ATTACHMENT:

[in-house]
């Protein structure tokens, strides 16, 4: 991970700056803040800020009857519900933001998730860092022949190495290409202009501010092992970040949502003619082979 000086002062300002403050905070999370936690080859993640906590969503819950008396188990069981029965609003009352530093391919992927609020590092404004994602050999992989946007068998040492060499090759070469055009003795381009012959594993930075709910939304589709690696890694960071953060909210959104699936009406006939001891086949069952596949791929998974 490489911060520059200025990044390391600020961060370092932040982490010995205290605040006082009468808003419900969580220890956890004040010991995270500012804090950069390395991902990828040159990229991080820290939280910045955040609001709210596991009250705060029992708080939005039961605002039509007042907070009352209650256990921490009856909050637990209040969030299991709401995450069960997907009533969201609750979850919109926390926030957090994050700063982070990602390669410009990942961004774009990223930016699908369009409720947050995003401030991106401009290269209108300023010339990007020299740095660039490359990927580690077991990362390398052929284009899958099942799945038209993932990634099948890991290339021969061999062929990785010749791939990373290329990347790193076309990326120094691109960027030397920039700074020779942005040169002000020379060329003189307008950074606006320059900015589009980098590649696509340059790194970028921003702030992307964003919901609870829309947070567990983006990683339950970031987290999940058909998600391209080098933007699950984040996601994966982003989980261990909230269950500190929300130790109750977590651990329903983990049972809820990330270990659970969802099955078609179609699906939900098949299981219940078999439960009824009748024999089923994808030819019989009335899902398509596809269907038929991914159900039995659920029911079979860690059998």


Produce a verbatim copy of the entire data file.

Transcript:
[in-house]
């Protein structure tokens, strides 16, 4: 991970700056803040800020009857519900933001998730860092022949190495290409202009501010092992970040949502003619082979 000086002062300002403050905070999370936690080859993640906590969503819950008396188990069981029965609003009352530093391919992927609020590092404004994602050999992989946007068998040492060499090759070469055009003795381009012959594993930075709910939304589709690696890694960071953060909210959104699936009406006939001891086949069952596949791929998974 490489911060520059200025990044390391600020961060370092932040982490010995205290605040006082009468808003419900969580220890956890004040010991995270500012804090950069390395991902990828040159990229991080820290939280910045955040609001709210596991009250705060029992708080939005039961605002039509007042907070009352209650256990921490009856909050637990209040969030299991709401995450069960997907009533969201609750979850919109926390926030957090994050700063982070990602390669410009990942961004774009990223930016699908369009409720947050995003401030991106401009290269209108300023010339990007020299740095660039490359990927580690077991990362390398052929284009899958099942799945038209993932990634099948890991290339021969061999062929990785010749791939990373290329990347790193076309990326120094691109960027030397920039700074020779942005040169002000020379060329003189307008950074606006320059900015589009980098590649696509340059790194970028921003702030992307964003919901609870829309947070567990983006990683339950970031987290999940058909998600391209080098933007699950984040996601994966982003989980261990909230269950500190929300130790109750977590651990329903983990049972809820990330270990659970969802099955078609179609699906939900098949299981219940078999439960009824009748024999089923994808030819019989009335899902398509596809269907038929991914159900039995659920029911079979860690059998």